General Mills discontinues Gluten Free Chex Oatmeal: Celiac disease update
General Mills is discontinuing the Gluten Free Chex Oatmeal, and it is expected to completely disappear from store shelves within the next two months. The company has announced it will make final shipments of the gluten-free oatmeal in October. A spokesperson for General Mills confirmed that the product has been discontinued and shared that low sales were responsible for the decision.
The Gluten Free Chex Oatmeal from General Mills made its official debut last year. It was available in original, apple cinnamon and maple brown sugar flavors. The gluten-free oatmeal was made without artificial flavors, colors, preservatives or high fructose corn syrup. General Mills made the decision to discontinue the Gluten Free Chex Oatmeal based on low sales figures and stores not carrying the product. The company states it is only discontinuing this gluten-free product and has not revealed any other plans.
The decision to discontinue Gluten Free Chex Oatmeal comes at the same time that General Mills is involved in a controversy regarding its new gluten-free Cheerios. Celiac disease patients and others who have gluten sensitivities have raised questions about the manufacturing process and cross-contamination possibilities. In its official blog post, General Mills shares that it uses a special oats separation process for the gluten-free Original, Multi-Grain, Apple Cinnamon, Honey Nut and Frosted Cheerios. Wheat, barley and rye are sorted from the whole oats before they are turned into oat flour.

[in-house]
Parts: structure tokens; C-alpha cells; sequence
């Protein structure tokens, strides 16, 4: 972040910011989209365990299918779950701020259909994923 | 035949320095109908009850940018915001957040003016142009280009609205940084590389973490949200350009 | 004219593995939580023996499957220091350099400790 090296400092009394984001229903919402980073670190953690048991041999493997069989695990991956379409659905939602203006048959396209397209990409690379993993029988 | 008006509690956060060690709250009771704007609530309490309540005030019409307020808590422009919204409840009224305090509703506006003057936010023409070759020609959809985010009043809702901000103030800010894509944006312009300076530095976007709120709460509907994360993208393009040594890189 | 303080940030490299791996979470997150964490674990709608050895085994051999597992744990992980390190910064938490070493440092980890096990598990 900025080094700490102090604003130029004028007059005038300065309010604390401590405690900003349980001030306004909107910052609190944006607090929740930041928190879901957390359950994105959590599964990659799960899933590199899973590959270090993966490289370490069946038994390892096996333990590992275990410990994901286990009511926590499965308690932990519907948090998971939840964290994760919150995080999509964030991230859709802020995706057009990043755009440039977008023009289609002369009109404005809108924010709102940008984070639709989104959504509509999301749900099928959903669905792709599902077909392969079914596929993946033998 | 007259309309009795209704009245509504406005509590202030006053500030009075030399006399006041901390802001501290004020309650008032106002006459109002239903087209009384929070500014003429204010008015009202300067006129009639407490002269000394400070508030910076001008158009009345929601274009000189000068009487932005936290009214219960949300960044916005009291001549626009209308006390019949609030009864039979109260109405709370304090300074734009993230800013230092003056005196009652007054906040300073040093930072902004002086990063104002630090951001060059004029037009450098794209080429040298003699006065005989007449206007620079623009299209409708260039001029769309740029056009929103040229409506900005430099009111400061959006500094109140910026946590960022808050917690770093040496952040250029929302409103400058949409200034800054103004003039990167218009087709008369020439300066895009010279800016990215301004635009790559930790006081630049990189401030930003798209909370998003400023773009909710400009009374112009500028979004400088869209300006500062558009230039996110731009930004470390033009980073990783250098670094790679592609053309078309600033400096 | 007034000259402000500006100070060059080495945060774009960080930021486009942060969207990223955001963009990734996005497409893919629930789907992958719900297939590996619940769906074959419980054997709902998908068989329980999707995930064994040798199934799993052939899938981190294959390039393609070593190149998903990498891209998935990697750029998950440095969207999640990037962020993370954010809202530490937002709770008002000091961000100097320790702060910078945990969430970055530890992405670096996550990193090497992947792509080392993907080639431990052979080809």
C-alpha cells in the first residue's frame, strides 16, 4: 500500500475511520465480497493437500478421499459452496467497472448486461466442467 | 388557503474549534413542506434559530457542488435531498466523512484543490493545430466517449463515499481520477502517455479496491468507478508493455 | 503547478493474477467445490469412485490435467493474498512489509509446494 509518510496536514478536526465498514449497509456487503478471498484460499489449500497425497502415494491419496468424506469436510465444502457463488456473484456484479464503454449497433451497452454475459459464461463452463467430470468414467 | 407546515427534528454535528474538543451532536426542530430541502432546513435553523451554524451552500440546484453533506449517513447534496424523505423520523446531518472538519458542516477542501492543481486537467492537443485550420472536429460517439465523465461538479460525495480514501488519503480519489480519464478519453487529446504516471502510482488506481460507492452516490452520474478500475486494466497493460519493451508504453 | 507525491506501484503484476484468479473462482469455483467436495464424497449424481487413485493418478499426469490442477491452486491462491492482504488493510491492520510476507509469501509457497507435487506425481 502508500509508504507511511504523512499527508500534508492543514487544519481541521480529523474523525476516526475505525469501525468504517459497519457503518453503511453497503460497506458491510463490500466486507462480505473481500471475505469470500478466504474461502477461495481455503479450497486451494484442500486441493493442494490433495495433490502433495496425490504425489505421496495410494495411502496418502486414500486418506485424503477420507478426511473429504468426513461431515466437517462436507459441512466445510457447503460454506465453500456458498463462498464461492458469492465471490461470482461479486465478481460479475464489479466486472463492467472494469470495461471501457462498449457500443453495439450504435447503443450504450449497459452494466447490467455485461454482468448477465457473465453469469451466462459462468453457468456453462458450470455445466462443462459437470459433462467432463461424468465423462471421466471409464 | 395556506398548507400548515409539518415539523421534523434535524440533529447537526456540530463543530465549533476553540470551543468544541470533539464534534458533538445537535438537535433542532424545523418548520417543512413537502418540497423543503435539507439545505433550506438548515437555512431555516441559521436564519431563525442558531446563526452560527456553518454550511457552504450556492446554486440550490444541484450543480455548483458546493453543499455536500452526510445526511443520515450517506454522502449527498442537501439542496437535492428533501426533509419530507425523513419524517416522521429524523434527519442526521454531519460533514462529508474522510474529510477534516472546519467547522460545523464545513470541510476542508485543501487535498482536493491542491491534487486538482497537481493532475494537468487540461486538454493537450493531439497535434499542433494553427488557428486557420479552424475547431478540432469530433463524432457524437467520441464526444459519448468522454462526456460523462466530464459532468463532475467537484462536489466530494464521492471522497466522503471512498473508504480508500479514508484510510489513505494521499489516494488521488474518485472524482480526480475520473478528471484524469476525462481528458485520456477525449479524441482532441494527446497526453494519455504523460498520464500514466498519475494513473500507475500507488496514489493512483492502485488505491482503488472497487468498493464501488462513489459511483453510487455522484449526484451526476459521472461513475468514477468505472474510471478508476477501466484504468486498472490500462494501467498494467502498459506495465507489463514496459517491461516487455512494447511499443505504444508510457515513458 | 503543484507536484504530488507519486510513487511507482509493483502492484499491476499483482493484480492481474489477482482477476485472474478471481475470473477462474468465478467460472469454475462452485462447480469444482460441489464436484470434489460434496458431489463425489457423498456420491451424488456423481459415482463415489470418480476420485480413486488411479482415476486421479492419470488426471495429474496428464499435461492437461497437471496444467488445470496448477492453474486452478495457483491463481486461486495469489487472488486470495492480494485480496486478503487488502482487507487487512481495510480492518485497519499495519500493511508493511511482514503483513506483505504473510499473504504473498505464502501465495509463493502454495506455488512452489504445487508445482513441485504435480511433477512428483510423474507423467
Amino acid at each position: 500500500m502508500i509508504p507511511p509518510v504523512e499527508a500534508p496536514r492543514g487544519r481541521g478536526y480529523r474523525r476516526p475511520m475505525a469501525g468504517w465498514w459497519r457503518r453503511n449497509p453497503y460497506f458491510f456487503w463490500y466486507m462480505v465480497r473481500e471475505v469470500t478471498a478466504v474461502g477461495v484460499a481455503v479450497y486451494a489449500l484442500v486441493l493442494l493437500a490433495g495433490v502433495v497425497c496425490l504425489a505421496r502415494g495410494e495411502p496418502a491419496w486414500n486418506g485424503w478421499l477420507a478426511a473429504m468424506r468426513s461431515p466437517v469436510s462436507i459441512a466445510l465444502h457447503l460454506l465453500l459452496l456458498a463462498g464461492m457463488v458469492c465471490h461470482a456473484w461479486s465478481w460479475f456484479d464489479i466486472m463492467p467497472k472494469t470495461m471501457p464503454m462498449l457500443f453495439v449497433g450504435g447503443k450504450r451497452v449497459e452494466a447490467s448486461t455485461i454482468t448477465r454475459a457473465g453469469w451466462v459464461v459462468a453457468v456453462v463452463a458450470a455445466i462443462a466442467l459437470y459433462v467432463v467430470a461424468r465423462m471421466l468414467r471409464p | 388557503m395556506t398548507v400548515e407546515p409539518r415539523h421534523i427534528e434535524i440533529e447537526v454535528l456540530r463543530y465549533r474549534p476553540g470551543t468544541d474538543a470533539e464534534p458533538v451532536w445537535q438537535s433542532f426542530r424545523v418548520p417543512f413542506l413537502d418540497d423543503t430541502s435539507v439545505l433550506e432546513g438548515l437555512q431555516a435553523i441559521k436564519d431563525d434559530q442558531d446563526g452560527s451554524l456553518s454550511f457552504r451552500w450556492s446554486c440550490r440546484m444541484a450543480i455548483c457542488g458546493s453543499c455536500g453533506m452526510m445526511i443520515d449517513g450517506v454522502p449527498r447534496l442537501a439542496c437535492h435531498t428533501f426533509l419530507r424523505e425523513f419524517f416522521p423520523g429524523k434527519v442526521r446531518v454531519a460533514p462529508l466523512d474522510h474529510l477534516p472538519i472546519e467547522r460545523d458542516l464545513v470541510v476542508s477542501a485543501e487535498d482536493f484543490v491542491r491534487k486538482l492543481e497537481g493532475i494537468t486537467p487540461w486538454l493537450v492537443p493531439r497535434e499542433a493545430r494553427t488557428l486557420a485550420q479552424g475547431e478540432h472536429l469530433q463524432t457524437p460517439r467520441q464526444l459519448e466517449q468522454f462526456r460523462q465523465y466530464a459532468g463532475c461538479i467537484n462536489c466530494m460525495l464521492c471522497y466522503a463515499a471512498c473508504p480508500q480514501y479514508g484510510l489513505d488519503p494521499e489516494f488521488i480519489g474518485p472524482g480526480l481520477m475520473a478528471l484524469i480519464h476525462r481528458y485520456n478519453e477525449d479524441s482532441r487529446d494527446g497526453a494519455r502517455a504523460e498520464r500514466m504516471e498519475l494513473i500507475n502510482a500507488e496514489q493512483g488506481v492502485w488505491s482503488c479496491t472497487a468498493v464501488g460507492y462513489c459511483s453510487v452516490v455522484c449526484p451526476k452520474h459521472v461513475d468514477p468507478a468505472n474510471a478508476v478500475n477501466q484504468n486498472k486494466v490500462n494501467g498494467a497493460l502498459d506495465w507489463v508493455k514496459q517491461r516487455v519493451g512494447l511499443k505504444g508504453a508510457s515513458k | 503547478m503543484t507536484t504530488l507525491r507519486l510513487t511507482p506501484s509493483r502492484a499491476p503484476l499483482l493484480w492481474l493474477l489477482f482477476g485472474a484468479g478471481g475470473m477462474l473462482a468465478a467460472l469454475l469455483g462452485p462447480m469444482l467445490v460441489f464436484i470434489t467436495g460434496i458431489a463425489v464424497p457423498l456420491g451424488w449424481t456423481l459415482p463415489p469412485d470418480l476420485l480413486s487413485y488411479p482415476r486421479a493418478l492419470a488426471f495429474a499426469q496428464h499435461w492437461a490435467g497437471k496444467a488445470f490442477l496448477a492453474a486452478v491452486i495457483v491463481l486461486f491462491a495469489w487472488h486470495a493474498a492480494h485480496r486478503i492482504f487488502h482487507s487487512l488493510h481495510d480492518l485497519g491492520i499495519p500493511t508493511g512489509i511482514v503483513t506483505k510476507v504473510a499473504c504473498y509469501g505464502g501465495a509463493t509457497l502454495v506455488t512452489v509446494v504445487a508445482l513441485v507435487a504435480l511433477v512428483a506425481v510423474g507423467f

Gluten Free Watchdog shares its concerns about the new gluten-free Cheerios in a post that includes testing analysis. General Mills is using a sampling method to test the cereal and check that gluten is 20 parts per million (ppm) or less. Gluten Free Watchdog is concerned that the sampling method can dilute results and leave consumers with cereal that may be higher and lower than the suggested 20 ppm of gluten. The latest correspondence between General Mills and the Gluten Free Watchdog reveals that the company is considering a switch to pure oat suppliers that would reduce the risk of cross-contamination with wheat, barley or rye.
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